Since long ago I wanted to write a post with an elementary introduction to soft / hard thresholding. The time has come to pay the dues, so here we go.

We are concerned with the standard problem of estimating a function on the unit grid on

Given an estimator of let us evaluate the error in terms of the mean square error restricted to the grid,

where is the empirical norm of the signal sampled signal which approximates the functional -norm on a finite grid. Since the loss is rotation-invariant, we may transfer the problem in the frequency domain by means of the Discrete Fourier transform, dealing now with the “small noise”-observations

for which Now, given a level consider the *soft* *thresholding *estimator

which can also be defined as the unique (due to strong convexity) solution of

and its counterpart, the *hard thresholding* estimator with if and zero otherwise.

TheoremGiven the norm of the true signal both estimators with thresholding level provide that with probability at least

Moreover, this is the minimax risk for an -ball.

**Remark.** As an illustration of this result, consider first the Bayesian formulation with the restriction As such, there is no hope of consistent estimation, since and are of the same order (if that ‘argument’ did not convince you, apply the Van Trees inequality). And indeed, one may apply the *shrinkage estimator *(also called the Wiener filter)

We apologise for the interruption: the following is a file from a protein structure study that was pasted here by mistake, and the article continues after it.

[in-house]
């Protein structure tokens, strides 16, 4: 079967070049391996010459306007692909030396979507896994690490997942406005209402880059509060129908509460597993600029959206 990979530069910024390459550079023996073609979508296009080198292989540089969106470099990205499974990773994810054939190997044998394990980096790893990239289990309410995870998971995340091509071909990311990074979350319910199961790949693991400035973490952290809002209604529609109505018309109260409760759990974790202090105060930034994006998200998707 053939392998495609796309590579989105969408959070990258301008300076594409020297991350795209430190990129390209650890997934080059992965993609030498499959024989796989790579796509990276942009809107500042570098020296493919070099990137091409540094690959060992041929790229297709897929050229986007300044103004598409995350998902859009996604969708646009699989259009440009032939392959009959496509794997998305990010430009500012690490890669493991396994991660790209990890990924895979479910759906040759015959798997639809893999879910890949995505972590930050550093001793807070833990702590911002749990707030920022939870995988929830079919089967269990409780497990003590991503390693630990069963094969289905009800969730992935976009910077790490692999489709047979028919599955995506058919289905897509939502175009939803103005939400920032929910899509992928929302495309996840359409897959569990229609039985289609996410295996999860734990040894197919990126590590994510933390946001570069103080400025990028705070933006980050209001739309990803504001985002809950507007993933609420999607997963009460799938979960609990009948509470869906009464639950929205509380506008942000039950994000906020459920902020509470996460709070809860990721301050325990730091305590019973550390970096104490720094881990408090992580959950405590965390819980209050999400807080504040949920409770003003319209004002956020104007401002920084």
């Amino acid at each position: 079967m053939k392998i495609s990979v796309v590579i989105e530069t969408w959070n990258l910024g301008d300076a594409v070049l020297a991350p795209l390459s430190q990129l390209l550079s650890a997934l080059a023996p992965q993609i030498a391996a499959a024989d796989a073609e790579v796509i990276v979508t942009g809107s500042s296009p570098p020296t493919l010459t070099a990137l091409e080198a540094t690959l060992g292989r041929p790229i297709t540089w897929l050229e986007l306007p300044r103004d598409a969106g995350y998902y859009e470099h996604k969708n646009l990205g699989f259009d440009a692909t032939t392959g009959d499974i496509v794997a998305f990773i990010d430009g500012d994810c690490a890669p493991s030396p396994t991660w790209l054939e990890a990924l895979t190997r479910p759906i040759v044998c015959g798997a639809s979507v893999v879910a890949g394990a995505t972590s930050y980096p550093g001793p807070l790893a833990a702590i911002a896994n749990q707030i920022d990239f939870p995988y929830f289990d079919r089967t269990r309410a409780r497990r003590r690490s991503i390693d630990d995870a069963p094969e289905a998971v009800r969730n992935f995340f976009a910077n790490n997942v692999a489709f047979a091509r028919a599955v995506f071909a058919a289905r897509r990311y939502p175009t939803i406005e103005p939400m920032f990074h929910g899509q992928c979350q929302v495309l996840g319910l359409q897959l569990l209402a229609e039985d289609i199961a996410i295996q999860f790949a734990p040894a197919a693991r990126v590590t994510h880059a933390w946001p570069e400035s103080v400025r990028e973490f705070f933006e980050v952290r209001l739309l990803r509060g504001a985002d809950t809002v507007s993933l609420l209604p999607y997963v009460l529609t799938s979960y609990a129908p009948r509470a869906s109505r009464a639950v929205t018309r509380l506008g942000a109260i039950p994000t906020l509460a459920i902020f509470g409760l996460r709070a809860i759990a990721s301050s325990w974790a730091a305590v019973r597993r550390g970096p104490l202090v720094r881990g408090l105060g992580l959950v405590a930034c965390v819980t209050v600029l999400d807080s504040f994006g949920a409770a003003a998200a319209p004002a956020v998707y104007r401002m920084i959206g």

with the shrinkage parameter (to get the optimal shrinkage, one may guess that the least favorable distribution is Gaussian and then explicitly minimize the corresponding Bayesian risk). The corresponding MSE is just 1. But if we restrict the priors to be such that Theorem 1 will give

**Proof. **We will prove only the upper bound. For that, first notice that the loss of hard thresholding can never be greater than that of soft thresholding with the same threshold (it is the same if we are below the threshold and obviously not greater when we are above), hence we can only analyze soft thresholding.

The proof is based on a very simple idea of the *oracle feasibility*. It is easy to check that the soft thresholding estimator is the global minimizer of hence

Expanding the squared norm and subtracting from both sides, we get

Note that now in the left-hand side we have exactly what we needed, so we need to get things done with the right-hand side. The idea is to choose the minimal such that the sum of the last two terms (where the unknown messes things up) is negative. Since and using the concentration of (it is Lipschitz, and the expectation may be worked out easily), we can get that

whence with probability at least

Picking such and using Young’s inequality once more to upper bound we finish the proof. ♦